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In Rustin, a ‘deputy’ civil rights leader finally gets his due

Robin Washington
In Rustin, a ‘deputy’ civil rights leader finally gets his due
A scene from the film "Rustin." IMAGE: COURTESY OF NETFLIX

If you’ve ever participated in a mass protest in Washington, D.C. or any gathering for social change, you have Bayard Rustin to thank.

Or even if you haven’t.

Rustin’s role as the chief organizer of the nation-changing 1963 March on Washington — a direct inspiration for dozens of mass protests since, from the Million Man March in 1995 to the Women’s March at the start of the Trump administration — is chronicled in the biopic “Rustin,” now streaming on Netflix. It’s directed by George C. Wolfe (Ma Rainey’s “Black Bottom”) and stars a very likely Oscar-bound Colman Domingo in the title role. Executive producers are Barack and Michelle Obama, themselves historical figures and fittingly so because the film is as much a history lesson as it is entertainment.

That history centers around Rustin’s role organizing what was then the largest mass gathering at the nation’s capital, most famous as the setting of the “I Have a Dream” speech of the Rev. Martin Luther King, Jr. (Aml Ameen). Officially, Rustin was only the march’s deputy director, relegated to the role because Harlem’s Black Congressman Adam Clayton Powell (Jeffrey Wright) and NAACP head Roy Wilkins (Chris Rock) adamantly refused to bestow the director title to a gay Black Quaker pacifist who once belonged to the Young Communist League.

Instead, Powell and Wilkins convince the civil rights leaders co-sponsoring the march to name A. Phillip Randolph (Glynn Turman) as its titular head. A venerable Black labor leader, Randolph had planned a similar march demanding Black civil rights in 1941 — called off with just days to go when President Roosevelt issued an executive order desegregating the defense industries on the eve of World War II. Rustin had been Randolph’s assistant then, and when Randloph was tapped to lead the 1963 march (which, mind you, was Rustin’s idea) he picked his protégé as deputy again — with the understanding that title or not, Rustin would be the one running the show.

Much of the action centers on the march’s Harlem war room populated by Rustin’s own idealistic yet pragmatic young protégés. Among them is Rachelle Horowitz (Lilli Kay) drafted as the march’s transportation coordinator despite her protest, “I can’t even drive!”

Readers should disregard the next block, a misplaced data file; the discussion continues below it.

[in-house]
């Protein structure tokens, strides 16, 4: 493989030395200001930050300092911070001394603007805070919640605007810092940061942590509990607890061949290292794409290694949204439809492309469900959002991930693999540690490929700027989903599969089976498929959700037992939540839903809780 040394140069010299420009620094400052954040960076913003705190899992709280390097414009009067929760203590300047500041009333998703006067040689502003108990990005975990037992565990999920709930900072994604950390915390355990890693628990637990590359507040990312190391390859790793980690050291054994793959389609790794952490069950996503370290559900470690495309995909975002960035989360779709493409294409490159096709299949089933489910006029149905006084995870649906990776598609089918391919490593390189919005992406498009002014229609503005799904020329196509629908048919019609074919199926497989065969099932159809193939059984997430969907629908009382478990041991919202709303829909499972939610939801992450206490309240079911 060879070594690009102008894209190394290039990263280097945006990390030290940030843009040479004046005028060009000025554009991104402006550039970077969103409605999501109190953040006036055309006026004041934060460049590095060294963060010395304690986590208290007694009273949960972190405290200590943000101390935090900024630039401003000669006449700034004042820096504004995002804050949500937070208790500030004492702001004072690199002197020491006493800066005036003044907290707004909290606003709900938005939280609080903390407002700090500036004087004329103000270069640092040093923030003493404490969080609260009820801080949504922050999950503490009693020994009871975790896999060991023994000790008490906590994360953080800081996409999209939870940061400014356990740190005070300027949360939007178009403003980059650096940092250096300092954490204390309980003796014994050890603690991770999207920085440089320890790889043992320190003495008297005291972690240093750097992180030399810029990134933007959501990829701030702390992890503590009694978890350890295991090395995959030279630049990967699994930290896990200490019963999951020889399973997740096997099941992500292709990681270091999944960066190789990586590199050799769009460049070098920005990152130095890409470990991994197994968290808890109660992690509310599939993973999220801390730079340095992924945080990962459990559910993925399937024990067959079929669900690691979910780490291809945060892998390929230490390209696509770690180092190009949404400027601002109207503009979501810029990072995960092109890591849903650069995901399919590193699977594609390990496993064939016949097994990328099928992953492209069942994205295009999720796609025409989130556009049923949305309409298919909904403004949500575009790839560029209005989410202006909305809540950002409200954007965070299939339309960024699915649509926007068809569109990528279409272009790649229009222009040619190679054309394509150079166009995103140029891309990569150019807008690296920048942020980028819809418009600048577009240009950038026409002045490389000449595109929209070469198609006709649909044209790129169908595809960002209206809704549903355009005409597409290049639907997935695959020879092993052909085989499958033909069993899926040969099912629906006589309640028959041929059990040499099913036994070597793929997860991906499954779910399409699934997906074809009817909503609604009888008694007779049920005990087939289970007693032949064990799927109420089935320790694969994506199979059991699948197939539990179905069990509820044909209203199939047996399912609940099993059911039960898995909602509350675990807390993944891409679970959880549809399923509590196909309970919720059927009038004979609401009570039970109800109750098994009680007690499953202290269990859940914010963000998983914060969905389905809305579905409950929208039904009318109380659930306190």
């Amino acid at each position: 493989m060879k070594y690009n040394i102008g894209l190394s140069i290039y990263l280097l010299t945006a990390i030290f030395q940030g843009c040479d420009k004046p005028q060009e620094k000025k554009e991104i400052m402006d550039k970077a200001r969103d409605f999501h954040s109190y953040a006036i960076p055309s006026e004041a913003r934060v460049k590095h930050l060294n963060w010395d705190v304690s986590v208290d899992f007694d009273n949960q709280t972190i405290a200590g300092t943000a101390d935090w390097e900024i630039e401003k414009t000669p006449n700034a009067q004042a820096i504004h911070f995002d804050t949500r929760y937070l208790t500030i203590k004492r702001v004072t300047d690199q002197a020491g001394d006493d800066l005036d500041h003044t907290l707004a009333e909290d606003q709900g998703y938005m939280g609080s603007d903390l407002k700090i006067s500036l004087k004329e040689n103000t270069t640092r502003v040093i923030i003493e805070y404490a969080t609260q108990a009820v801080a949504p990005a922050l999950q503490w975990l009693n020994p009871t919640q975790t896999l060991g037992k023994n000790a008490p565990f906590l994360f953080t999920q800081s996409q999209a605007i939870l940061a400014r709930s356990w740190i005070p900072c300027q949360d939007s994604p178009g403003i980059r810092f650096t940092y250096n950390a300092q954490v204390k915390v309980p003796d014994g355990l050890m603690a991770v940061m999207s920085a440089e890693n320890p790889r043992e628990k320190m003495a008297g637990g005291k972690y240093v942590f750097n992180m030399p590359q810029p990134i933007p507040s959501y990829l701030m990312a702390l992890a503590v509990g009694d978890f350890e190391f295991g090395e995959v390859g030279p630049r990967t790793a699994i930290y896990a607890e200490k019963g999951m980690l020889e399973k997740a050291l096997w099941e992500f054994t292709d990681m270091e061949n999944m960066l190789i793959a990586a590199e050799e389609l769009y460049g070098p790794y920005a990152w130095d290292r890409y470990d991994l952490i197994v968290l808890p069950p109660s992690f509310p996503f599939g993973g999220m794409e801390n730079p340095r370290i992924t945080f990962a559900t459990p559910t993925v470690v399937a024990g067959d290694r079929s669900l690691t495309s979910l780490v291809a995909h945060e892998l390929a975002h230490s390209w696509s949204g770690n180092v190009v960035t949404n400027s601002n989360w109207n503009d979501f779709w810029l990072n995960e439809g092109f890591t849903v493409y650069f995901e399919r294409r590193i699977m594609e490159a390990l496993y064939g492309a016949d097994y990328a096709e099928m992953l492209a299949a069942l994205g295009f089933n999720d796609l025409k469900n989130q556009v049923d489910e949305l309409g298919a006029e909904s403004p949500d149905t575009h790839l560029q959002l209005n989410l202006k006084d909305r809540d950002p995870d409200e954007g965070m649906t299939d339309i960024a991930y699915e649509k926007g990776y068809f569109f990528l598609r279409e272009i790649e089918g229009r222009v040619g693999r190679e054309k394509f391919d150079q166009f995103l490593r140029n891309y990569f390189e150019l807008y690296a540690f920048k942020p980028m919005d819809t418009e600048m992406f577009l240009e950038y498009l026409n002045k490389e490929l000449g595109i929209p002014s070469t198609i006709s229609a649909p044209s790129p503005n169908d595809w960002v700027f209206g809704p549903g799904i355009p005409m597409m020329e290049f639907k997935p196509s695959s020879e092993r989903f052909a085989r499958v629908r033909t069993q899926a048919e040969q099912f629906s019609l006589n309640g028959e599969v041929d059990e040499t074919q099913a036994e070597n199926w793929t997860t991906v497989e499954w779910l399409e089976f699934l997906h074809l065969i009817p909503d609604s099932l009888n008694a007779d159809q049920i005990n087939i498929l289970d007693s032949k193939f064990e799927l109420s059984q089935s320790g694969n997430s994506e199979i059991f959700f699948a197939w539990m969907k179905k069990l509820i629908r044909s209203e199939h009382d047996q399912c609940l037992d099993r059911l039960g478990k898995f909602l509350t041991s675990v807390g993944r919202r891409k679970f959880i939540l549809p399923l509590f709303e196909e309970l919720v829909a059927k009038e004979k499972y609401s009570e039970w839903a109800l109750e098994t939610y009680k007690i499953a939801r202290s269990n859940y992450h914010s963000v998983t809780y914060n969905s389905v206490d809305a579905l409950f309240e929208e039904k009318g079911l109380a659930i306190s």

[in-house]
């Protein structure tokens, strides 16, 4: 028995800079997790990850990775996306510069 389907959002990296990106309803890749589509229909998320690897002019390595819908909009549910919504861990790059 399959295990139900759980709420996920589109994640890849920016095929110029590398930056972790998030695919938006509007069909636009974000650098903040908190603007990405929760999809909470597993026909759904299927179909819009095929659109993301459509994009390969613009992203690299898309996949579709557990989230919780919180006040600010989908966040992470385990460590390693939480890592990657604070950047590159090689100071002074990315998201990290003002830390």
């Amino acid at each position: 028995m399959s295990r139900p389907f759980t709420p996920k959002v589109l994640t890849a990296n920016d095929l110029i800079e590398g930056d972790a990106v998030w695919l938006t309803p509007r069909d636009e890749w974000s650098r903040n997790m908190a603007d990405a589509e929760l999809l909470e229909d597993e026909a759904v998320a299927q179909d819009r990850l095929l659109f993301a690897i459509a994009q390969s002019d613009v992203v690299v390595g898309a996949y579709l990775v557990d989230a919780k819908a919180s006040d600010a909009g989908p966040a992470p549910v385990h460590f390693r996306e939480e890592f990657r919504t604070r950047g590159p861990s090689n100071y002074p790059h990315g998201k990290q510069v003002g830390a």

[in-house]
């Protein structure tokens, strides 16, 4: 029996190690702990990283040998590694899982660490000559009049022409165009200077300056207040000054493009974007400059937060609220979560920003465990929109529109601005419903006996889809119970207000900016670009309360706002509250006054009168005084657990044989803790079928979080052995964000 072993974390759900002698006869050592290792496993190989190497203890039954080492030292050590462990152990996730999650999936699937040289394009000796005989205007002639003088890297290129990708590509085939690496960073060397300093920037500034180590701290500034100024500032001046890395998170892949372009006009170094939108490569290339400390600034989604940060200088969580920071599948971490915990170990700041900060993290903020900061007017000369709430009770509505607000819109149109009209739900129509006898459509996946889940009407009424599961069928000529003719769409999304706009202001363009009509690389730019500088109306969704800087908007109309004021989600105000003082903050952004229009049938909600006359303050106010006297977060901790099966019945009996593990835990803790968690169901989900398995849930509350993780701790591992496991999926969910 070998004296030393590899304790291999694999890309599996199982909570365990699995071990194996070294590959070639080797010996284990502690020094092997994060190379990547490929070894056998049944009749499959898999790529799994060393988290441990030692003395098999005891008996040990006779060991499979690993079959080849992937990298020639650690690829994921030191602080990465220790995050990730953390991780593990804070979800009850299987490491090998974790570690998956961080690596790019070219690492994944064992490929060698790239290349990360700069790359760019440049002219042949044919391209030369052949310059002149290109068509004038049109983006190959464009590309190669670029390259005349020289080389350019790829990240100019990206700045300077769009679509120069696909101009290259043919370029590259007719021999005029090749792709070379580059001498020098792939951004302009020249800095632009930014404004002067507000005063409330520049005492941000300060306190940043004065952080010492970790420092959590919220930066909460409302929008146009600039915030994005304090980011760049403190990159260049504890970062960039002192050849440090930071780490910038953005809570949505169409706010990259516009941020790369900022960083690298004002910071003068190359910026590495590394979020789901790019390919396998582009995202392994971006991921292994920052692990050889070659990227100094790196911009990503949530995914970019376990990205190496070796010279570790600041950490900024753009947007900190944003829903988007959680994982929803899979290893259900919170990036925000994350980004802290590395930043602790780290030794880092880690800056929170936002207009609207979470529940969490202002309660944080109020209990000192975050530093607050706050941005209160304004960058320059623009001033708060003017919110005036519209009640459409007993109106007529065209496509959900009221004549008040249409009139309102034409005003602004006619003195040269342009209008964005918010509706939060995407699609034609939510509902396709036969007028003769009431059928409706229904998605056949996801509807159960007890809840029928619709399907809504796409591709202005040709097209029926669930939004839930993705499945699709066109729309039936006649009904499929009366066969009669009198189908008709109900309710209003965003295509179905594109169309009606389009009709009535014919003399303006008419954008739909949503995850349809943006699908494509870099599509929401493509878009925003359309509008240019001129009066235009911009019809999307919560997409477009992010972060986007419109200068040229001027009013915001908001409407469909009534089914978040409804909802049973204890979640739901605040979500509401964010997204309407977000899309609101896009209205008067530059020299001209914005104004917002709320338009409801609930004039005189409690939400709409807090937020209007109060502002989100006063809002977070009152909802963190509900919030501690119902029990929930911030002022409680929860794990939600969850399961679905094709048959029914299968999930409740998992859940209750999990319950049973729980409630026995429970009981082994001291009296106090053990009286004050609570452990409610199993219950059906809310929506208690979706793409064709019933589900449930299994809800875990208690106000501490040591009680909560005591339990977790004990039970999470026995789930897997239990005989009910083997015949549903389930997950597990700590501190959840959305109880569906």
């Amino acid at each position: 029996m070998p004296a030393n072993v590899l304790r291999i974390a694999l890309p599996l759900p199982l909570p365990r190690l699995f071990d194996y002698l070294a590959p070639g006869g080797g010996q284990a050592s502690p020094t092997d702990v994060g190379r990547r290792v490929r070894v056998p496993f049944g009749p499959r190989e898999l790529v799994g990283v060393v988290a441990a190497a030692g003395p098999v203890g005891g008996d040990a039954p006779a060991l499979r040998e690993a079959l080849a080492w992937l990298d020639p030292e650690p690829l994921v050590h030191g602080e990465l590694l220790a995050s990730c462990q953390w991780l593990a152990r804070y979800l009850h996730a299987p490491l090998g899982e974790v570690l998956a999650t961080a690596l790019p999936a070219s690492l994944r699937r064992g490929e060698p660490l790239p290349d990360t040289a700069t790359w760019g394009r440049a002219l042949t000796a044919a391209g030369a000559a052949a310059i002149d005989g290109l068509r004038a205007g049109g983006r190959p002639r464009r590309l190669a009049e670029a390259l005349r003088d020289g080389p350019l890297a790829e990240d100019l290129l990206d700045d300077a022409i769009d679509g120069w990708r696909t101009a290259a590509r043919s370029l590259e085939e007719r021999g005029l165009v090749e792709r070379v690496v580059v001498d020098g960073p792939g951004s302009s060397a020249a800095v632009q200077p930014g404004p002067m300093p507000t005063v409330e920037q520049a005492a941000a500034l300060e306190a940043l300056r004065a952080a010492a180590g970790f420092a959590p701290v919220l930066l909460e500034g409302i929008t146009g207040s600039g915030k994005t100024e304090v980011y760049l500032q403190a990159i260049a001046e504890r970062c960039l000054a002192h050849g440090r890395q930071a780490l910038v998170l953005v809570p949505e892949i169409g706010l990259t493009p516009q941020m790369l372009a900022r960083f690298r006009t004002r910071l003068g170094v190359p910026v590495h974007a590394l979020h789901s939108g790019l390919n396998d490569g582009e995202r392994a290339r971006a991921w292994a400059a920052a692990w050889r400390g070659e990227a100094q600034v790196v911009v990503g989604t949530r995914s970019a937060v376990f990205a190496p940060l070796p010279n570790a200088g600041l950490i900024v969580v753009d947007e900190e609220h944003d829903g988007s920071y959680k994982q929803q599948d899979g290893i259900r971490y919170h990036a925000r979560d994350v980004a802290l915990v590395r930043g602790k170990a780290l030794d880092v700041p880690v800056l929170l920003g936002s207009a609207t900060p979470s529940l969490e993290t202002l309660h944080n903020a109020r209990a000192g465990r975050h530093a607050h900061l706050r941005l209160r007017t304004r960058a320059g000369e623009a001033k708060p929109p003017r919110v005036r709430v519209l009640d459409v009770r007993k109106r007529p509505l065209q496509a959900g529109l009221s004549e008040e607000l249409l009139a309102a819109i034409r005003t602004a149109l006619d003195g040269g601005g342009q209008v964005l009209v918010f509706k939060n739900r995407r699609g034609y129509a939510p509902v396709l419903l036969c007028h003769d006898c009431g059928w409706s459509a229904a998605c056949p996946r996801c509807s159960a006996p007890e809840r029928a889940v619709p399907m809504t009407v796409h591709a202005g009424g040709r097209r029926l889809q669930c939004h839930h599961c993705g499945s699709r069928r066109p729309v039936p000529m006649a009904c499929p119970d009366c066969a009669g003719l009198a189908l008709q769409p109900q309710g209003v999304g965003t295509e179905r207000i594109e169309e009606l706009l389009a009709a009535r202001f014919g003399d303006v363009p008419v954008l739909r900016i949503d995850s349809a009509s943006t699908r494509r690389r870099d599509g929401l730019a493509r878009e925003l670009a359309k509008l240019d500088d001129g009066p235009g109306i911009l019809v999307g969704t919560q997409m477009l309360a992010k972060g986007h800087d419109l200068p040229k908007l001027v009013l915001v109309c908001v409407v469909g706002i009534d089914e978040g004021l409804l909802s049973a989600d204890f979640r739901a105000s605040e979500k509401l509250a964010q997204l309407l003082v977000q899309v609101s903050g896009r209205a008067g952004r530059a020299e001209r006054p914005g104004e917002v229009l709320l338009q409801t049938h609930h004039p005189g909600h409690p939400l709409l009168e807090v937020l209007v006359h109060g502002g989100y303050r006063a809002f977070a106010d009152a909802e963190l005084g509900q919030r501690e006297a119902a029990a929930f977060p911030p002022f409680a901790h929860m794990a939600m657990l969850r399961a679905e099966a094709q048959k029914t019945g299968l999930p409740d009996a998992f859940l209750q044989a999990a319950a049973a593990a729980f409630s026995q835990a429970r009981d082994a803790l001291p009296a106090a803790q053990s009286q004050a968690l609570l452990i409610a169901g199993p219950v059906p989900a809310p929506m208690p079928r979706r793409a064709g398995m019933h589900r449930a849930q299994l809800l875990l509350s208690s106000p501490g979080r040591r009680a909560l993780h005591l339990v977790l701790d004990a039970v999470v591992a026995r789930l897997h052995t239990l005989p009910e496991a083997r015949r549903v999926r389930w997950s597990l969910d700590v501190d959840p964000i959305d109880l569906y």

The beehive of activity in the march’s headquarters is interspersed with sub-plots involving the intrigue necessary to keep the movement leaders on board and a side issue of Rustin’s sexual dalliances. Perhaps in the filmmakers’ effort to exhibit Rustin’s commitment to racial equality both politically and personally, one of his liaisons is Black and the other white. Elias (Johnny Ramey) is a composite of a Black preacher on the down-low. Tom (Gus Halper) is based on real-life activist Tom Kahn, with whom Rustin did have a relationship.

Most of the other characters are based on real people, but there is one anachronism: The planners kick off their work with a party, dancing to “Shotgun” by Junior Walker and the All Stars — released in real life in 1965, two years after the march.

The film also focuses on Rustin’s close friendship with King, whom Rustin advised during the Montgomery Bus Boycott of 1955-57 and afterward. Despite Powell’s incessant threats to “expose” the two, there was nothing sexual to expose, with Rustin wisecracking, “He’s not my type.”

In lines like that, juxtaposed with pure planning genius (“Do not kill an impulse before it is born,” Rustin tells his “angelic troublemakers” in a brainstorming session) Domingo nails one of the most complex political figures of the 20th century. My assessment comes from more than casual movie-going; as a documentarian of the Civil Rights Movement, I’ve perused thousands of Rustin’s writings, photos, film, voice and music recordings, and even his doodles over the past three decades — though I forget at times that I never met the man.

“We basically ended up with a film that was true to his mission and his character,” Walter Naegle, Rustin’s surviving partner from the last decade of his life, told me by phone from the New York apartment he shared with Rustin and where he still lives.

Naegle served as an advisor to the film, as did President Obama and Horowitz, the young transportation coordinator for the ’63 march. For its 60th anniversary last summer, she recalled the moment she knew it would be a success.

“We were aiming at 100,000,” she told me of attendance estimates. “About a week before the march I concluded that we were going to have about 89,000.”

Rustin conveyed those numbers to Wilkins, she said, “And Wilkins said, ‘Hot damn! We’re going way over 100 (thousand)!” — because Horowitz’s count didn’t include people like Wilkins’ Aunt Bessie who would come to the march at the last minute.

To this day, Horowitz said, “I don’t know if he really had an Aunt Bessie” — but a multitude of aunts, cousins and others indeed showed up.

That anecdote made it into the film — with Wilkins’ real or fictitious relative shortened to “Aunt Bess.”

“When you talk about making a film about organizing a demonstration, it sounds about as exciting as watching paint dry. But it depends on who’s doing the organizing. And in this case, it was somebody who was dynamic and charismatic and full of life and inspiring. That’s what makes the film.”

Not bad for a deputy director.

 

 

Bayard Rustin, Civil Rights Movement, film, March on Washington, Martin Luther King Jr., Montgomery Bus Boycott